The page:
Patti Smith. Fillmore. 12.29.15
“horses groping for a sign for a breath …
charms. sweet angels – you have made me no longer afraid of death.”
Patti Smith, the poet, read prose from the back cover of a forty-year-old album, before Patti Smith, the punk rocker, threw her fists in the air and denied complicity in the sins that led to Christ’s crucifixion. Like it was the winter of ’75, instead of ‘15, she chased her own spit across the stage as silver hair whipped in the wind left in her wake. The capacity crowd at the historic music venue in San Francisco was franticly trying to keep up with the (soon to be 69-year-old) heroine as she burned through the first track from her iconic debut album. The pressure built and built until the protagonist’s name was finally revealed; G-L-O-R-I-A!, causing a thousand people to scream and dance along with Smith as she resurrected Morrison’s song in glorious fashion.
After “Redondo Beach”, someone in the crowded yelled “Happy Birthday Patti!” She had just put on a pair of eyeglasses, so when she requested we allow her to enjoy the last few hours of her 68th year, she resembled a strict schoolteacher. That image stuck in my head as she read the beginning lyrics to “Birdland” from a sheet of paper (“as if someone had spread butter on all the fine points of the stars”), but when the paper was tossed aside, along with the glasses, she once again transformed into the rebellious student raging against all the evils in the world (“where we are not human, we’re not human”). Not showing any signs of exhaustion, despite the weight of the material, and the energy she spent delivering it, the punk poet laureate closed out the first half of the album with “Free Money”; her vocals arguably coming across stronger than they do on the LP.
(with a physical copy of Horses in hand, Patti pulls the vinyl out of its sleeve and flips it over. “that was side A, now it is time to turn the record over, and put the needle in the groove”)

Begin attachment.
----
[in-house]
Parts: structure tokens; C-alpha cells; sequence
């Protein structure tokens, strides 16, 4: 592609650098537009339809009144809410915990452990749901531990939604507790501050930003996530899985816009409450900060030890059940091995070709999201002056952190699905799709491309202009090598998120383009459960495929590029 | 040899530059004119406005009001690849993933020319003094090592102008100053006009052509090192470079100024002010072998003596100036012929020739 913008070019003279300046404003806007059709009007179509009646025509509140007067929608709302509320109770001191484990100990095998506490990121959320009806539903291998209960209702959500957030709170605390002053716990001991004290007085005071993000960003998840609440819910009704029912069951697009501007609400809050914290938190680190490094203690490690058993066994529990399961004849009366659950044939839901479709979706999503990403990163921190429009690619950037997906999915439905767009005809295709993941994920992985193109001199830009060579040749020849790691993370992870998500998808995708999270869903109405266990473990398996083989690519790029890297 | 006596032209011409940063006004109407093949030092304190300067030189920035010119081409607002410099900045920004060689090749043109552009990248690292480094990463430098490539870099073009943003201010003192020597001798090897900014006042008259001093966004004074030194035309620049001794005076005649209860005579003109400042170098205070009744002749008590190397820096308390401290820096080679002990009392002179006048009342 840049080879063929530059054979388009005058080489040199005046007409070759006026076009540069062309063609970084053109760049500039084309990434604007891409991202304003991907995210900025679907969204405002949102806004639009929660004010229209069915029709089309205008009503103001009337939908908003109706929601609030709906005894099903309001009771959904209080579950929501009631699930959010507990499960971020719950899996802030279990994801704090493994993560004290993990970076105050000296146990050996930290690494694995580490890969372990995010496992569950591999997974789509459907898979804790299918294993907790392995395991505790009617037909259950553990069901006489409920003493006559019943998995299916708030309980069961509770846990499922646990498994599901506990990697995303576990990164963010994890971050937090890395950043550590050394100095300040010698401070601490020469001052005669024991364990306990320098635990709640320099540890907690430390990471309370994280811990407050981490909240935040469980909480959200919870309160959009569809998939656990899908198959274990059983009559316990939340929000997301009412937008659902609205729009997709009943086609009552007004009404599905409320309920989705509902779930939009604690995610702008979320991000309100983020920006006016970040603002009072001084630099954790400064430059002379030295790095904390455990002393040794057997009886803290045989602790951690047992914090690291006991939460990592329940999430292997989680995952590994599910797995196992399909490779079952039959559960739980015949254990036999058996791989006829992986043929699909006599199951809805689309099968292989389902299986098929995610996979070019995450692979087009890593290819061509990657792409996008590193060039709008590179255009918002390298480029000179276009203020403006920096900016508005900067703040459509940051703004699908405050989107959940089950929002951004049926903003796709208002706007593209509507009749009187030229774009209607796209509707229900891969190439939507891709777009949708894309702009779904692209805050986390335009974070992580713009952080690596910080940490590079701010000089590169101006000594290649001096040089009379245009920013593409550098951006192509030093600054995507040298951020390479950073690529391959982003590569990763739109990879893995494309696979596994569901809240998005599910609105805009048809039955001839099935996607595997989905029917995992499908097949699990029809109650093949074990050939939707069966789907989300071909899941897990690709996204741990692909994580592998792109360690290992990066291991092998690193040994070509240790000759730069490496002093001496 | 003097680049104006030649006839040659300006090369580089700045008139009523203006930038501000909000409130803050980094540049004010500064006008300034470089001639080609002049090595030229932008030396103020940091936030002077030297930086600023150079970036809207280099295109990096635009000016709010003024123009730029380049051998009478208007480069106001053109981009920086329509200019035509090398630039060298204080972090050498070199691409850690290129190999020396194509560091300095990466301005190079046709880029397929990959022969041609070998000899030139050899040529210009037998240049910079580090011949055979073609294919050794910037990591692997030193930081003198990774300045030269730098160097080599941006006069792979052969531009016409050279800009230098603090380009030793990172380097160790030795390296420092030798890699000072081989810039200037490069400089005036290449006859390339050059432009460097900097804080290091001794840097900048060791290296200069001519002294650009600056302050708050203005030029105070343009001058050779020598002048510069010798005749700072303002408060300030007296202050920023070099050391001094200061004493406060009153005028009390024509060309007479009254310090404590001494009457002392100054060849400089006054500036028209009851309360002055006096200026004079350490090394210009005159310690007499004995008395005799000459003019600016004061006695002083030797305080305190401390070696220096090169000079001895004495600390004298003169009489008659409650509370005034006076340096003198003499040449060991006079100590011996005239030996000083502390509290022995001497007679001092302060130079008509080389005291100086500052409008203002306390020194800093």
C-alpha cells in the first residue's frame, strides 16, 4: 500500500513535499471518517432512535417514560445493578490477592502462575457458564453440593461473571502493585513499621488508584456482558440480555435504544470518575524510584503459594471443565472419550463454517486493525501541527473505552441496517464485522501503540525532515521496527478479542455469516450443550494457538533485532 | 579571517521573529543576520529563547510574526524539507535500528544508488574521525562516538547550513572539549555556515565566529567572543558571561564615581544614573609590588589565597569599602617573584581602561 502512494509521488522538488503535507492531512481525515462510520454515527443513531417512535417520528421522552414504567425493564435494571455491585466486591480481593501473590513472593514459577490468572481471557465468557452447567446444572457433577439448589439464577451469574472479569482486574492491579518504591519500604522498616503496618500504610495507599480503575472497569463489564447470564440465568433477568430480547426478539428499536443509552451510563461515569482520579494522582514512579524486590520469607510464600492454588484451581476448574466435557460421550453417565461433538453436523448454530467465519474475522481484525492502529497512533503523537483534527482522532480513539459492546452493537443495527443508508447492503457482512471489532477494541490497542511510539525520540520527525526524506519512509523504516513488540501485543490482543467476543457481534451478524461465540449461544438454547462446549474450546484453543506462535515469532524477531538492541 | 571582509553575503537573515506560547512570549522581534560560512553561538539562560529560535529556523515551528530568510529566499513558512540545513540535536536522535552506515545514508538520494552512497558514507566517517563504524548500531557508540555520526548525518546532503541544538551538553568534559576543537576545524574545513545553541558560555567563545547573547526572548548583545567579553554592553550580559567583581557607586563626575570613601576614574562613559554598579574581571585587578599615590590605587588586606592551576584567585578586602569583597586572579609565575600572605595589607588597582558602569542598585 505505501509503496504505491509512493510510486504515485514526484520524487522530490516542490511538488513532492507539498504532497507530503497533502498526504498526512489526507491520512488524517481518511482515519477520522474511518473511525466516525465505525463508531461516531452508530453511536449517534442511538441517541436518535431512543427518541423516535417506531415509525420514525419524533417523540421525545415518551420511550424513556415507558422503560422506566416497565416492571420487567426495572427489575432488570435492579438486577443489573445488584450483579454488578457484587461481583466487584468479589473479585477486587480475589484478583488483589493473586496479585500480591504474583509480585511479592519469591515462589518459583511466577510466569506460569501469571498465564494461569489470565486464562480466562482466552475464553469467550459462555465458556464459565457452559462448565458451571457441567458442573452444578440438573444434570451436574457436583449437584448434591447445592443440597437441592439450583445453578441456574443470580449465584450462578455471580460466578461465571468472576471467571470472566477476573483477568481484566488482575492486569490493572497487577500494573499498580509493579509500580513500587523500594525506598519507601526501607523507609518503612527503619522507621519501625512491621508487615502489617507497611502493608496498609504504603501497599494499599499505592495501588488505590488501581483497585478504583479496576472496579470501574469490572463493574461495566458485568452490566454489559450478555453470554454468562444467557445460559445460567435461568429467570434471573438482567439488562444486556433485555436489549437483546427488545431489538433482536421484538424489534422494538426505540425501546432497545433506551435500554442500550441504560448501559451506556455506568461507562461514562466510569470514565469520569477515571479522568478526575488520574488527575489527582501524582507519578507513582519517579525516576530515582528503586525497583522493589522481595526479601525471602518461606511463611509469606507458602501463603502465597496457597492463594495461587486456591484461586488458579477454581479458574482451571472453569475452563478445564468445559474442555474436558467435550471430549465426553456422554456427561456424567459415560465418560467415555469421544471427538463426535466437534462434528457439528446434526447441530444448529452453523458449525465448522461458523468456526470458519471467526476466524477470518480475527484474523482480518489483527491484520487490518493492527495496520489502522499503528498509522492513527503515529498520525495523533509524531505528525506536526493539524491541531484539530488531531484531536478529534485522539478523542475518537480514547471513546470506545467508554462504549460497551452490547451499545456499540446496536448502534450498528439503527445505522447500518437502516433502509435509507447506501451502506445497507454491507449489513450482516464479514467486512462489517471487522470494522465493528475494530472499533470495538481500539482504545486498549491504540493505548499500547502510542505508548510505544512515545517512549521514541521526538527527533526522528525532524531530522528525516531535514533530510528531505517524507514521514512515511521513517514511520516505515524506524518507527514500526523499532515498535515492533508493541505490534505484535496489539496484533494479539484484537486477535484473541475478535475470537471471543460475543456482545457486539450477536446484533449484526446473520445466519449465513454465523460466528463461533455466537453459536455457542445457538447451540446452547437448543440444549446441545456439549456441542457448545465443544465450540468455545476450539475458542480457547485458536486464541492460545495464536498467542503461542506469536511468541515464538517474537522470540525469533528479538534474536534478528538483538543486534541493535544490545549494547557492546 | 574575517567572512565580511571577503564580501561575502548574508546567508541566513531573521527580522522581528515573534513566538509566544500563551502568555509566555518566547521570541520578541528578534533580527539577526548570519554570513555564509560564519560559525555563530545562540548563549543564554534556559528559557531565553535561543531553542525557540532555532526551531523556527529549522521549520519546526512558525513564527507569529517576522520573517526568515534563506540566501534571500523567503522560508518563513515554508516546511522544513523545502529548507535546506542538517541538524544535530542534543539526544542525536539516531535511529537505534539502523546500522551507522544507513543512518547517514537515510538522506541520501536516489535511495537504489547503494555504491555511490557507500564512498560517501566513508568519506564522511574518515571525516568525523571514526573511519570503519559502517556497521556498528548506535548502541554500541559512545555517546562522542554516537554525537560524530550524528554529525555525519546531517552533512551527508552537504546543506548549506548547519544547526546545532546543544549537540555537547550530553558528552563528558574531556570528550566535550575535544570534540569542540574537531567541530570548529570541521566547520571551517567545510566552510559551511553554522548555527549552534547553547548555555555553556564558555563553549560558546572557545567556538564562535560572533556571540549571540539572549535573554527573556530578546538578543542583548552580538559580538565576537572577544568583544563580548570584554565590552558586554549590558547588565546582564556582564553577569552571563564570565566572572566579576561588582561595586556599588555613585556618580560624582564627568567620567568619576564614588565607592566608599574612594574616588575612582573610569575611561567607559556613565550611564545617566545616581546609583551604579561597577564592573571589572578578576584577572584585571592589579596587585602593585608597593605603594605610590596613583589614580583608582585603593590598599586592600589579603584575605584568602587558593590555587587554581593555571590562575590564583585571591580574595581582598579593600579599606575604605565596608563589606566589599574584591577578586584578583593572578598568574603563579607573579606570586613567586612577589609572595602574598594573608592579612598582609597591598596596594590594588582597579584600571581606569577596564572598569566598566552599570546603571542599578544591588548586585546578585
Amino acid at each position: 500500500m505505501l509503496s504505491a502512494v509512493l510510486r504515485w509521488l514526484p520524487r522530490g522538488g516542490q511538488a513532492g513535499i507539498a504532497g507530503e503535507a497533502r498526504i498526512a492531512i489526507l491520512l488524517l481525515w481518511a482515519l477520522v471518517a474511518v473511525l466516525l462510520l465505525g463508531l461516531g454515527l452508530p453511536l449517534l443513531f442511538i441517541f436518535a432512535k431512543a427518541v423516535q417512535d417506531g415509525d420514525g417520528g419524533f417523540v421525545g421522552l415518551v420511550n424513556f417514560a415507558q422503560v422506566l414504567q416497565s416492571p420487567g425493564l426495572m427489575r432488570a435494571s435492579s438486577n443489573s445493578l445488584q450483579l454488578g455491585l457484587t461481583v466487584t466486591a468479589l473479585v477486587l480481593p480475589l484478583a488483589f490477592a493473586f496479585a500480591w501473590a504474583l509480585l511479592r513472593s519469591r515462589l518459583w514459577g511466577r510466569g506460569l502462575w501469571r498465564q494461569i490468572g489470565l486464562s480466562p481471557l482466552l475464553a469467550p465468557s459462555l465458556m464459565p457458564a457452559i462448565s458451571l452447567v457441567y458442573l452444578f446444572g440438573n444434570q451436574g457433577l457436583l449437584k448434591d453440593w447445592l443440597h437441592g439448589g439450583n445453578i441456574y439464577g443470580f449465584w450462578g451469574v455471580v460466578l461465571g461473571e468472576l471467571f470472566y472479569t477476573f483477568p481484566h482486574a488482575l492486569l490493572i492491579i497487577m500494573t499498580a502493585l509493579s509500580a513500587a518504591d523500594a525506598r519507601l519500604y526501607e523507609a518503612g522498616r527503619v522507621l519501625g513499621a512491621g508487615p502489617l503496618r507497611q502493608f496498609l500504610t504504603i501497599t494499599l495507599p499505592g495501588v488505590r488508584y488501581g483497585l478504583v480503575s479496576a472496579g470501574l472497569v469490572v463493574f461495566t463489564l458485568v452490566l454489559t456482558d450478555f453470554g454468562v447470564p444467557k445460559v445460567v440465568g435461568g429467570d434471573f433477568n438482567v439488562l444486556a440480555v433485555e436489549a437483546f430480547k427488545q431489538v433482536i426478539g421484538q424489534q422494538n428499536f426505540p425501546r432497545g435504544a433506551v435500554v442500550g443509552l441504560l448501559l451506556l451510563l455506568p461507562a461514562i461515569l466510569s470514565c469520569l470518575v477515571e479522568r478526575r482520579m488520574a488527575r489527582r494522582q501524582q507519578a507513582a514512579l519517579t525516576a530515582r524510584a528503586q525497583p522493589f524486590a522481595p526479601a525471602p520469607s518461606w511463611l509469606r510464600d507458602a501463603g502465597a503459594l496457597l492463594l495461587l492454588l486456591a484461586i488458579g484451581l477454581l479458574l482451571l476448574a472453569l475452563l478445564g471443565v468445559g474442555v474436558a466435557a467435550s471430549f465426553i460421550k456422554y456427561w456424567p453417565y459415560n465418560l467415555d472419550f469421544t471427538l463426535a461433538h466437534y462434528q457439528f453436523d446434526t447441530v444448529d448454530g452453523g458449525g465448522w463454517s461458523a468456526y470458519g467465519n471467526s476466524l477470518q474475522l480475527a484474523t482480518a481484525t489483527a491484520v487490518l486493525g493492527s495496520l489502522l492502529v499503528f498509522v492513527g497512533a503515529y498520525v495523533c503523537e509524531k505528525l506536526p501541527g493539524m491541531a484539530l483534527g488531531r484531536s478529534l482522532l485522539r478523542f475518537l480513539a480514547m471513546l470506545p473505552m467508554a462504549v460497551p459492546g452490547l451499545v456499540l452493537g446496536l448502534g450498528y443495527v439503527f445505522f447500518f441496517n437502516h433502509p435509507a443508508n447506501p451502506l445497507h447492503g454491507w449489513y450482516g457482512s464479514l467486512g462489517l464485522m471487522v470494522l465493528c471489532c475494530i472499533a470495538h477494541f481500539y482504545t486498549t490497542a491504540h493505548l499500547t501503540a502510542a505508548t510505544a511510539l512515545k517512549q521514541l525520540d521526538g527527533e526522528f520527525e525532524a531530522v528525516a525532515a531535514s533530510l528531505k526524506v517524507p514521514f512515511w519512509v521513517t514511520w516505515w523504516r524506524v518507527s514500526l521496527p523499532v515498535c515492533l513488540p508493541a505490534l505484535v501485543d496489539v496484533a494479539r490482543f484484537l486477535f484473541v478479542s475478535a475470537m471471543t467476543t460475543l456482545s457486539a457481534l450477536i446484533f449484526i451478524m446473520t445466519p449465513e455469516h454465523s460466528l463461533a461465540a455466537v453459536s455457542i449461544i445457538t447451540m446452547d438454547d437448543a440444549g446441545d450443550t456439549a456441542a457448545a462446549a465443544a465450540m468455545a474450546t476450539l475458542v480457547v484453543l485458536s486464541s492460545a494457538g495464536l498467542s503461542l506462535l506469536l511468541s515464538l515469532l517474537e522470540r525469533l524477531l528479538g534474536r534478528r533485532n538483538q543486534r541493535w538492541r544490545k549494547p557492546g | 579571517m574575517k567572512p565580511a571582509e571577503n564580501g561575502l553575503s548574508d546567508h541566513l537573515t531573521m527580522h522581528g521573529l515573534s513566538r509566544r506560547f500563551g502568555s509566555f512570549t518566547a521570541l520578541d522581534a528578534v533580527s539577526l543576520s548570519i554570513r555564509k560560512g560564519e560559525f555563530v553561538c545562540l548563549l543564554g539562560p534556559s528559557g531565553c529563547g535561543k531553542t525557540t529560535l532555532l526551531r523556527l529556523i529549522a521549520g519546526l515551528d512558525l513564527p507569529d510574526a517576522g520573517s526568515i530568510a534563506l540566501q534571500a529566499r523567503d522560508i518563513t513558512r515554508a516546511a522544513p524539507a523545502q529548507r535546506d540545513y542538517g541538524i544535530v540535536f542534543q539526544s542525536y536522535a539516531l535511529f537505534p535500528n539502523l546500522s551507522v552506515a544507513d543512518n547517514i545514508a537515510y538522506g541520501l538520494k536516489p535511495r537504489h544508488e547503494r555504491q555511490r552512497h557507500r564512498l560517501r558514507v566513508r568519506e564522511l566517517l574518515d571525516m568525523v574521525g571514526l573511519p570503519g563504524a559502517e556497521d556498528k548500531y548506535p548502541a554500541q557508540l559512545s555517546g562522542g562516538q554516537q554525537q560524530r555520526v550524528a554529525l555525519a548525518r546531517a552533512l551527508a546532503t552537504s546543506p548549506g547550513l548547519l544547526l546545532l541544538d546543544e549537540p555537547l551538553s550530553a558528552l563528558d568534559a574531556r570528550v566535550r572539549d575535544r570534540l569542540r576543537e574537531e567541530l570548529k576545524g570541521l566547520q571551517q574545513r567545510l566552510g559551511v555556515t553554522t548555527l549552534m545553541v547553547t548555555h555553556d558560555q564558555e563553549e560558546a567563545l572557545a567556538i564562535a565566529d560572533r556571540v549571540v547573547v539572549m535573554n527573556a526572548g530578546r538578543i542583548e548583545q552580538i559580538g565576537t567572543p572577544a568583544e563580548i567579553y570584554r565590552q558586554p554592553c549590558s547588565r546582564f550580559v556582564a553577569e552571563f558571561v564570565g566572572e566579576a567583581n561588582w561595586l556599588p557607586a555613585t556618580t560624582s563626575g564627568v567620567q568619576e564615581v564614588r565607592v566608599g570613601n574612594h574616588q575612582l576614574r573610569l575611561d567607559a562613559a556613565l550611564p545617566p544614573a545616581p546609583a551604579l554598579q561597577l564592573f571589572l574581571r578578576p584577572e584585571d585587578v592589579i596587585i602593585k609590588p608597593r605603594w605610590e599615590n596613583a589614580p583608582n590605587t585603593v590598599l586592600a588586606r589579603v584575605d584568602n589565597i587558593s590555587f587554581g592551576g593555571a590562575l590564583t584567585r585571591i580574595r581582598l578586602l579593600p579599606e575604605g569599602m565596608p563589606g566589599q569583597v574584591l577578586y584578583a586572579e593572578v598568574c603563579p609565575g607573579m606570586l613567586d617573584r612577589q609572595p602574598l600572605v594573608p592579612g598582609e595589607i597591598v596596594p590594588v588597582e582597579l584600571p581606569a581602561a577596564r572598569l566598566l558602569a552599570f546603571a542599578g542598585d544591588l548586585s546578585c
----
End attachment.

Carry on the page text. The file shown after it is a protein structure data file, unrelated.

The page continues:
If Patti Smith or her band (consisting of original Horses musicians Lenny Kaye on guitar and Jay Dee Daugherty on drums) were experiencing any fatigue from performing songs they have been performing for over four decades, they were amazing actors. “Kimberly” was presented with the enthusiasm normally shown by a band breaking out of the studio with exciting new material. “Break It Up” would have been the sing-along anthem at any regular show, but it had quite a bit of competition on this particular night. It was the song with the best introduction though, as Smith described the dream about Jim Morrison that inspired the lyrics. When she painted the poetic picture of Morrison, with majestic wings, breaking free from an angelic statue imprisoned in chains, her words evoked memories of an event that couldn’t possibly have happened. She took us to that place just so she recount telling the same story to Tom Verlaine when they were writing the song. His response was nothing less than hilarious. “Whatever Patti, it’s just chord structure.”
Admitting she was always “too cool” to sing along at shows, Patti thanked the Fillmore crowd for being better than her when it came to participation. Reminiscing about the early years in San Francisco, when she would play at Winterland, she told the story of how Bill Graham told her he didn’t understand what her fans saw in her. “Well, sorry Bill, I’m still here and you’re not,” she joked, before adding “we all loved Bill…I’m sure he’s somewhere saying ‘I still don’t understand what they see in you.’” It was about that point in the evening, when Patti was expressing her amazement that she was playing the “fucking Fillmore” fifty years after starting in the music business, that a man next to me started yelling. His voice rose higher and higher until the entire venue was quiet enough that Patti could hear him. “Say something about the Confederate flag on the second floor, Patti, that is what rock ‘n’ rock is all about!” Instead of derailing the show in favor of a political debate about the Confederate flag, she made a joke about Chris Farley rising from the dead. And then the band drown out the sounds of protest while the man was physically removed from the building. He disappeared, just like the boy who pushed Johnny into the locker, down the stairs and out onto Geary…thus missing out on the song that binds the whole album together.